Deductions

Filing a tax return is one of the many inescapable (and sometimes nasty) realities of being a working adult. More than that, it’s a legal requirement, and failing to file a tax return could land you in serious legal trouble with government agencies. 

However, during this process, you will also report your tax deductions, which are business expenses that can lower the amount of tax you have to pay during the fiscal year. 

The SARS has a list of available tax tables to help you calculate your deductions, you can use the links below to access them: 

Retirement Fund Contributions

Amounts contributed to a pension, provident and retirement annuity funds during a year of assessment are deductible by members of those funds. 

The deduction is limited to 27.5% of the greater of the amount of remuneration for PAYE purposes or taxable income (both excluding retirement fund lump sums and severance benefits).

Medical and Disability Expenses

Monthly contributions to medical schemes (a tax rebate referred to as a medical scheme fees tax credit) by the individual who paid the contributions are up to R364 for each of the first two persons covered by those medical schemes, and R246 for each additional dependent.

Travel Allowances

If you have to travel often for work and your employer pays a travel allowance, you can get some cash back from SARS. Make sure you keep a detailed logbook of your trips and the costs involved otherwise SARS will reject your claim. At least there is some payback for the taxing times spent on the road!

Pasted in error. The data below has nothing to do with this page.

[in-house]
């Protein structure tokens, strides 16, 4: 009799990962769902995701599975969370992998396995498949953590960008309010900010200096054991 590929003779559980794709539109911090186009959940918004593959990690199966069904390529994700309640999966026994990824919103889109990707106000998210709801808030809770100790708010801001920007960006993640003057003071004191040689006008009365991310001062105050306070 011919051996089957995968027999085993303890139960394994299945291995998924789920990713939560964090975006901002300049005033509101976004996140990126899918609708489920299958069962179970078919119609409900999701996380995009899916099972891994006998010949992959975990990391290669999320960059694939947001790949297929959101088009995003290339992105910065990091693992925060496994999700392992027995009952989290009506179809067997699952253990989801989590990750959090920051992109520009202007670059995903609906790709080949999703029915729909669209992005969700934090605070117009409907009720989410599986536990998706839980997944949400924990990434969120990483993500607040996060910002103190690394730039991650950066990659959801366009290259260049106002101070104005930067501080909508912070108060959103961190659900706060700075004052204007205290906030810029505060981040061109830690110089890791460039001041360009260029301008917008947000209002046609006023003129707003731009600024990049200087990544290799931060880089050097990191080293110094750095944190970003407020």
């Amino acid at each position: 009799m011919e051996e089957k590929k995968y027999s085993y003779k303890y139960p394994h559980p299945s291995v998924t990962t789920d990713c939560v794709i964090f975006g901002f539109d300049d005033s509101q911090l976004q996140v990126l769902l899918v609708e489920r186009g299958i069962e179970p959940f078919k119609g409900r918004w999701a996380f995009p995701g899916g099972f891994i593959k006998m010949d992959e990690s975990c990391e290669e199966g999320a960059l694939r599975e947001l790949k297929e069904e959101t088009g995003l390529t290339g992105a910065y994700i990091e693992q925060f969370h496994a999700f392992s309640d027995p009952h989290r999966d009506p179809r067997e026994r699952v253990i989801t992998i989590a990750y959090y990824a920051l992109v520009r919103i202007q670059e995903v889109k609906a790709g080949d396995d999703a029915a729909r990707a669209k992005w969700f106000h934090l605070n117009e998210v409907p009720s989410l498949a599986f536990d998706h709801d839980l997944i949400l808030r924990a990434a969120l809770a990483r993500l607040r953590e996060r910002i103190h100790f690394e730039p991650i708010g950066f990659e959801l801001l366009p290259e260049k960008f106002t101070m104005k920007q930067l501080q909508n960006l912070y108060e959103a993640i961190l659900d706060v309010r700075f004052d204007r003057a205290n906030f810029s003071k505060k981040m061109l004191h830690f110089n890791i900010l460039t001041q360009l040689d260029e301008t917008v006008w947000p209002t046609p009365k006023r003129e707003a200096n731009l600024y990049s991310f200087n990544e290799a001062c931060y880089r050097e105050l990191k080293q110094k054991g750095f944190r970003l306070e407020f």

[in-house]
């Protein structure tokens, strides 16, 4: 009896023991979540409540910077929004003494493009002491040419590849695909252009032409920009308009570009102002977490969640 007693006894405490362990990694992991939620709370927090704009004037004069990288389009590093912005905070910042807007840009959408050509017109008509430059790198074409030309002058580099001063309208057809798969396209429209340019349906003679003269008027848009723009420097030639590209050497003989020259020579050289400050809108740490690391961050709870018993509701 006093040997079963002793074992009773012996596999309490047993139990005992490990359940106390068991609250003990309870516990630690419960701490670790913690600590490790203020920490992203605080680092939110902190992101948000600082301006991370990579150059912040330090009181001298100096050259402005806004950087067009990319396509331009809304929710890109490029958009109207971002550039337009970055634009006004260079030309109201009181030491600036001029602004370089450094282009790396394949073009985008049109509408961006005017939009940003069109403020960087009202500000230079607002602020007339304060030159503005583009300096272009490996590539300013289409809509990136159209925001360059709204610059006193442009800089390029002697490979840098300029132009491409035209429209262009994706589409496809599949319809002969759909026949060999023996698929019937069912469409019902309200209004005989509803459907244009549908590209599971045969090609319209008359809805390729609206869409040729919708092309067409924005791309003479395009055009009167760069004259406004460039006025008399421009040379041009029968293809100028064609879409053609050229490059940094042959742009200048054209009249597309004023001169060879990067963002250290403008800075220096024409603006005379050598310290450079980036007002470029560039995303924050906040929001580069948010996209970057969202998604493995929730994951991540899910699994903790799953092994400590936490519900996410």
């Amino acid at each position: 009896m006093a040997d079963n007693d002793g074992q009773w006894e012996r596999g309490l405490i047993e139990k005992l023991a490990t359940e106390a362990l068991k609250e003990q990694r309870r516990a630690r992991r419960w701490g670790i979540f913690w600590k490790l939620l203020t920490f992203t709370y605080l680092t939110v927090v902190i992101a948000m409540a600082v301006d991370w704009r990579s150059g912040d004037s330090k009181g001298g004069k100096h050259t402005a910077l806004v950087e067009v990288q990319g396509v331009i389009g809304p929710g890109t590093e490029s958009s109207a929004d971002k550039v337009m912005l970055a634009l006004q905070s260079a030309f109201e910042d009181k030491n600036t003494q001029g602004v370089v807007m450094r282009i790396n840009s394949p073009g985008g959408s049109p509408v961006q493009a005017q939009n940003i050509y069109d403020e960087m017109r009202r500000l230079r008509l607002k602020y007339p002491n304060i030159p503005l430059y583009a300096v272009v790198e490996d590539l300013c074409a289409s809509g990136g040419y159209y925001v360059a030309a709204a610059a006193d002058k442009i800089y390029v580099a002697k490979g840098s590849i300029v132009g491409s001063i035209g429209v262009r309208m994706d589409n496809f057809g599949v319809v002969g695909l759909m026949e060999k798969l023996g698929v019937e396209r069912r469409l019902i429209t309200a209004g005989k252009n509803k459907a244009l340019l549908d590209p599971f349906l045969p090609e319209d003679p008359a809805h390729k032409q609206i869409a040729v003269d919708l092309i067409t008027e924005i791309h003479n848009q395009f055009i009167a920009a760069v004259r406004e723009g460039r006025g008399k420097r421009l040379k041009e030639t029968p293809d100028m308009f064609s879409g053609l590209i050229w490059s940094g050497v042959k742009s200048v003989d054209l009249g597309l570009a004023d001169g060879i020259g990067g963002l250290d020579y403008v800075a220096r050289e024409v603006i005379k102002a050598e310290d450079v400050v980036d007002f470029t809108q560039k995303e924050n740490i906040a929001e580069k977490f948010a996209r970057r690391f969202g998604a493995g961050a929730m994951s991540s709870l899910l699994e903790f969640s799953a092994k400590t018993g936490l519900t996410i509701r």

Deductible Business Expenses (Self-employed)

Independent contractors, freelancers and sole proprietors, take note of the self-employed expenses eligible for tax deductions. Whether it’s stationery, telephone or employee costs, SARS will allow you to deduct all expenses related to making your income. 

Making sure you are very thorough when it comes to keeping all invoices and records of these expenses will help you prepare for tax time. If you use QuickBooks accounting software, keeping track of invoices, expenses and receipts is a breeze.

Other Deductions for Self-employed People

Other than the deductions set out above, an individual may only claim deductions against employment income or allowances in limited specified situations, e.g. bad debt in respect of salary.

Transfer Duty

Transfer duty is payable at the following rates on transactions which are not subject to VAT:

Acquisition of property by all persons:

Value of property (R)

Rate

1 – 1 100 000

0%

1 100 001 – 1 512 500

3% of the value above R1 100 000

1 512 501 – 2 117 500

R12 375 + 6% of the value above R 1 512 500

2 117 501 – 2 722 500

R48 675 + 8% of the value above R 2 117 500

2 722 501 – 12 100 000

R97 075 +11% of the value above R2 722 500

12 100 001 and above

R1 128 600 + 13% of the value exceeding R12 100 000

Turnover Tax

A turnover tax is similar to VAT, with the difference that it taxes intermediate and possibly capital goods. It is an indirect tax, typically on an ad valorem basis, applicable to a production process or stage.

Taxable turnover (R) 

Taxable turnover (R) 

1 – 335 000

0% of taxable turnover

335 001 – 500 000

1% of taxable turnover above 335 000

500 001 – 750 000

1 650 + 2% of taxable turnover above 500 000

750 001 and above